Sweden - A Star Performer in the Eyes of an Emerging Health Leader. Lessons in Quality and Patient Safety

Every year, the Canadian College of Health Leaders (CCHL) takes Canadian health sector leaders on study tours of Sweden’s healthcare system. This report on the 2012 tour provides an overview of Swedish health care, compares health indicators, and discusses lessons learned from Sweden’s performance in the areas of quality and patient safety.

Belgium - Incorporating Societal Preferences in Reimbursement Decisions. Relative Importance of Decision Criteria According to Belgian Citizens

This study, published by the Belgian Health Care Knowledge Centre (KCE) is meant to help decisionmakers establish a more transparent procedure to guide them in their future coverage decisions. A large survey was undertaken in the general public to identify priorities. Disease severity in terms of quality of life under current treatment, and opportunities for improving quality of life through health care interventions are considered to be the most important criteria for resource allocation decisions in health care by the Belgian general population, with relatively less importance attached to changes in life expectancy.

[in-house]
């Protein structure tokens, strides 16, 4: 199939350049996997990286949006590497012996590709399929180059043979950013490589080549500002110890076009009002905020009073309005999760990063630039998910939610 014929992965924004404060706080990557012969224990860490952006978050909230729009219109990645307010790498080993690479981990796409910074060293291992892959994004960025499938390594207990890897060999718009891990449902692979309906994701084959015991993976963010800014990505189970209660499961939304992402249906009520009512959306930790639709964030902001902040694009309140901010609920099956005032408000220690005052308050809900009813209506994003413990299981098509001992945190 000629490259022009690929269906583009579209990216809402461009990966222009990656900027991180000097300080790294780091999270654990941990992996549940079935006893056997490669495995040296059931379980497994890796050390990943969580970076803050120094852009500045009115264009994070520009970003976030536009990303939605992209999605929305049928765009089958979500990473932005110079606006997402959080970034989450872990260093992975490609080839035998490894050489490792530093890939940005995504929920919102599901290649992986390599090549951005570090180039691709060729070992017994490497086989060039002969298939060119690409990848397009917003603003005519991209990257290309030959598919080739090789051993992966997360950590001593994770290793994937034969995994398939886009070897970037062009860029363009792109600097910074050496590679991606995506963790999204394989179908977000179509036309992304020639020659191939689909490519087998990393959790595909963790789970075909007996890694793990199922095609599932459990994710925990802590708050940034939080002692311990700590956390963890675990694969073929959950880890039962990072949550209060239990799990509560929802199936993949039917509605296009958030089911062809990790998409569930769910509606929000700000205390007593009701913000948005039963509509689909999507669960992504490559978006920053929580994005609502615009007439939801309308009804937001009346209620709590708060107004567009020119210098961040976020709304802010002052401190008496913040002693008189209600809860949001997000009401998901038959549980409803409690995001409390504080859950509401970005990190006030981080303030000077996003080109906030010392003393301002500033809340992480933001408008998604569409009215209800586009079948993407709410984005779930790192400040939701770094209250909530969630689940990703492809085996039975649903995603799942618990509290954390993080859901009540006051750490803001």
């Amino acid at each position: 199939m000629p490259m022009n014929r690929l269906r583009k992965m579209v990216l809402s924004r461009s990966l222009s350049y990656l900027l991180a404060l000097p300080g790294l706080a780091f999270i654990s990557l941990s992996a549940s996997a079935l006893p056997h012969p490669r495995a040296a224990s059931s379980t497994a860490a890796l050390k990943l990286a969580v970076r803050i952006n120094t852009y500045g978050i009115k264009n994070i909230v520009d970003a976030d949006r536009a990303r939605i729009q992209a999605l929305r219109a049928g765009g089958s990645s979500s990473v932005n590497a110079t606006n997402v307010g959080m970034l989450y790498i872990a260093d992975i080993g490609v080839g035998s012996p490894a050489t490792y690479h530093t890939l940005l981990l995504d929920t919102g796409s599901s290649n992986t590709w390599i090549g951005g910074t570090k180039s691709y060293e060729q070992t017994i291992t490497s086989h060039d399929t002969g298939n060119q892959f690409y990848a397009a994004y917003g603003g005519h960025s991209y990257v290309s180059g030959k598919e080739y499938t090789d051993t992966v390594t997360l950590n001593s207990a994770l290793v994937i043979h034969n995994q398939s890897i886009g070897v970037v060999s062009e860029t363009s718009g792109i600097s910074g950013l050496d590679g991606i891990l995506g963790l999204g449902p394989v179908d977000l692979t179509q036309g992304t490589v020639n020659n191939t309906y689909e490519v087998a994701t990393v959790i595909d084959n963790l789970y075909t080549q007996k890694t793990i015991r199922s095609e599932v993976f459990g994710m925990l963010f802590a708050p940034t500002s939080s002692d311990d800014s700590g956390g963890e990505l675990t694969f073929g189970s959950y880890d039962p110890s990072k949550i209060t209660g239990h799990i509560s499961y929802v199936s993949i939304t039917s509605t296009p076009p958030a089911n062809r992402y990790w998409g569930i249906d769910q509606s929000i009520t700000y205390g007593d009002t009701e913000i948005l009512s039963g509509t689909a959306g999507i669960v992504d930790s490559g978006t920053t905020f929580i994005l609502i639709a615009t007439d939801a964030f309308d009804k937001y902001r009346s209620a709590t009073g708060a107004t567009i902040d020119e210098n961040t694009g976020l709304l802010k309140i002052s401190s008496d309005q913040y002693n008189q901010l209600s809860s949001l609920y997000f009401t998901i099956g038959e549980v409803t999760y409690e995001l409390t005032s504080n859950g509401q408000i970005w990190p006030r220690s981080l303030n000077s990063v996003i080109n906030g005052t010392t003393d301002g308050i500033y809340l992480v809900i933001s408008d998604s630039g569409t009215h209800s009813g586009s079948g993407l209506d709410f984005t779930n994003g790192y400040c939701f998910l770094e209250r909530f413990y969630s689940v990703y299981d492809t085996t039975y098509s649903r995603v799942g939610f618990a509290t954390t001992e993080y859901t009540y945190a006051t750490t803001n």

Shared-savings payment arrangements in health care. Six case studies

Brief analytical summaries or syntheses #48 Shared-savings payment arrangements in health care. Six case studies Summary American shared-savings programs are an alternative approach to paying health care providers. Providers receive a share of savings achieved by reducing costs for care. This Commonwealth Fund paper presents six case studies of pilot shared-savings programs. Background One of the most talked-about new ideas in health care is rewarding providers for reducing medical spending by giving them a share of the net cost savings. Driven by an interest in seeing medical homes and other providers shift to some form of performance-based payment, as well as by the Affordable Care Act’s push for "accountable care," shared-savings approaches are currently being tested by numerous payer and provider organizations across the United States. A previous Commonwealth Fund policy brief summarized 27 examples of shared-savings initiatives and found wide variation in how participants implemented such initiatives. These variations…